In the latest development in the FIFA corruption scandal, Swiss banks reported suspicious activity around several accounts that belonged to soccer’s world governing body. Attorney General of Switzerland Michael Lauber announced Wednesday that authorities have found dozens of possible money-laundering cases while investigating a “huge amount” of seized computer data from FIFA as part of the probe.
Lauber said he may interview FIFA President Sepp Blatter in a later phase of the investigation, which could result in the reopening of the bidding process for the 2018 and 2022 World Cups, scheduled to be held in Russia and Qatar, respectively, BBC reported. If the Swiss investigation proves that unfair tactics were used in the bidding processes, both Russia and Qatar could lose their hosting rights to the tournaments. Blatter promised to step down earlier this month following allegations of corruption in the sport body, but he will not be departing immediately. His replacement is expected to be decided at a FIFA congress, likely to be held between December 2015 and March 2016.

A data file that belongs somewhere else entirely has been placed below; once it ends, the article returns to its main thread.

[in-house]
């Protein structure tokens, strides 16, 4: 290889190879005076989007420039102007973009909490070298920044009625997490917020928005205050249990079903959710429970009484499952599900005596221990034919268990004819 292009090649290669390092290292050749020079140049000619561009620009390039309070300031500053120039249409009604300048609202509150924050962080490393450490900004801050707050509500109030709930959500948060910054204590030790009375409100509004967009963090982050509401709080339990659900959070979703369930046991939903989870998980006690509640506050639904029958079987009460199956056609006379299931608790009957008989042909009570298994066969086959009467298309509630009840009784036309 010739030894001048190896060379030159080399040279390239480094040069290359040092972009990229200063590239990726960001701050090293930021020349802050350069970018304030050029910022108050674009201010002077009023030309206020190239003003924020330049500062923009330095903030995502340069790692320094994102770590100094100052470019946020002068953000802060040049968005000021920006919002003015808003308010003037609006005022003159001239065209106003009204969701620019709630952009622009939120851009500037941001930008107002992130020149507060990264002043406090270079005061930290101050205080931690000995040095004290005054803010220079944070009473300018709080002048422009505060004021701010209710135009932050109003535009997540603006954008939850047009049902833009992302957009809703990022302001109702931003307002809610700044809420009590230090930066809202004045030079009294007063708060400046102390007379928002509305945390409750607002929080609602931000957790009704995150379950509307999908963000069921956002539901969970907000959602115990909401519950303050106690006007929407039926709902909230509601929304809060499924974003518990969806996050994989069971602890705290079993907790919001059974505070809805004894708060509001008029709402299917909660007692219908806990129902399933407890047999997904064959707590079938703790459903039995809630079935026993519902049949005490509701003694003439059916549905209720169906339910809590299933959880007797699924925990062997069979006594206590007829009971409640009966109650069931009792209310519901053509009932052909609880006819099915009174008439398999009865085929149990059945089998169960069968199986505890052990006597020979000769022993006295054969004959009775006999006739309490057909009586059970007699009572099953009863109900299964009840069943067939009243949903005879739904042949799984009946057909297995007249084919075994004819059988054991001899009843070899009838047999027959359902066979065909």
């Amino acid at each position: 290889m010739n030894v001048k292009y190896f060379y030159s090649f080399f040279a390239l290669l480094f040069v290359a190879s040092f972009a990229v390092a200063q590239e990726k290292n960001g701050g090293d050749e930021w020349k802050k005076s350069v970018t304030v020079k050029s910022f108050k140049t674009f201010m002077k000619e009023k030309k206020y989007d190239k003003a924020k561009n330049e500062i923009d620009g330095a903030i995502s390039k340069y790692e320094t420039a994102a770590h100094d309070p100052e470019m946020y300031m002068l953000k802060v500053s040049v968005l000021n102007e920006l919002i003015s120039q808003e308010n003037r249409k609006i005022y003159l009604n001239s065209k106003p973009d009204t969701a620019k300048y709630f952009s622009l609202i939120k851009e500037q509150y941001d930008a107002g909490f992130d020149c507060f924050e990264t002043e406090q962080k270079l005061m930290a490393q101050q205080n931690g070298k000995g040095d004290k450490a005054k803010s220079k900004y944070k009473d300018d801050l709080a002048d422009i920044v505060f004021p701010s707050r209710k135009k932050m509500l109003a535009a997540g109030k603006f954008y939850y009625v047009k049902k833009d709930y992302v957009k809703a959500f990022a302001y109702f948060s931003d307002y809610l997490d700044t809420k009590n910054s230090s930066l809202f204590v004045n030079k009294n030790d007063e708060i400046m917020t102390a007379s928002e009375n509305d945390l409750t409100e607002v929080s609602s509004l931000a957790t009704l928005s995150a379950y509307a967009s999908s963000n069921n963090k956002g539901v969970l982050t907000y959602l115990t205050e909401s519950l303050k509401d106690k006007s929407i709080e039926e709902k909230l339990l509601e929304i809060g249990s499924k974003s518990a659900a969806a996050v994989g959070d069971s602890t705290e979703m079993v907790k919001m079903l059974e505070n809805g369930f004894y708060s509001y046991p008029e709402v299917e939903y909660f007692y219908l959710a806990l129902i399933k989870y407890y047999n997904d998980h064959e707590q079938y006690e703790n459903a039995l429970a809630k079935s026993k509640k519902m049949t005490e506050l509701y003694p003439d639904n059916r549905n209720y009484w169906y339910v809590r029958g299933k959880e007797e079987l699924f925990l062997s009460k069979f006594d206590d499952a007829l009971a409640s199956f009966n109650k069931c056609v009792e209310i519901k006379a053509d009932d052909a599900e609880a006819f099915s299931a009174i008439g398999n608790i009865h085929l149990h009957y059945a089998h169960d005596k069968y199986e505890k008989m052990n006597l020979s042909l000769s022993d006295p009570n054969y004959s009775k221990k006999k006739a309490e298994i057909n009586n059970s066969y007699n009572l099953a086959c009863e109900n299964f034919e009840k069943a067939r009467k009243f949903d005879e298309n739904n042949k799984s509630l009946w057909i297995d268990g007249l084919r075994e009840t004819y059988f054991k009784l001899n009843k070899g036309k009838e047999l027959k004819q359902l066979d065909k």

“We are faced with a complex investigation with many international implications,” Lauber said in a statement. “The world of Football needs to be patient. By its nature, this investigation will take more than the legendary 90 minutes.”
Last week, FIFA handed over computer data to the Swiss authorities at its Zurich headquarters.
“We note positively that banks in Switzerland did fulfill their duties to file suspicious activity reports,” Lauber said in the statement. “Partly in addition to the 104 banking relations already known to the authorities, banks announced 53 suspicious banking relations via the Anti-Money-Laundering-Framework of Switzerland.”
FIFA is facing allegations of widespread corruption after U.S. prosecutors leveled charges related to bribery, money laundering and racketeering against 14 FIFA officials, seven of whom were arrested by Swiss authorities in Zurich last month.
“The Swiss investigations are executed independently from the prosecutions of our US colleagues. Therefore, documents and data of our Swiss investigation will not be shared automatically with the US counterpart,” Lauber said.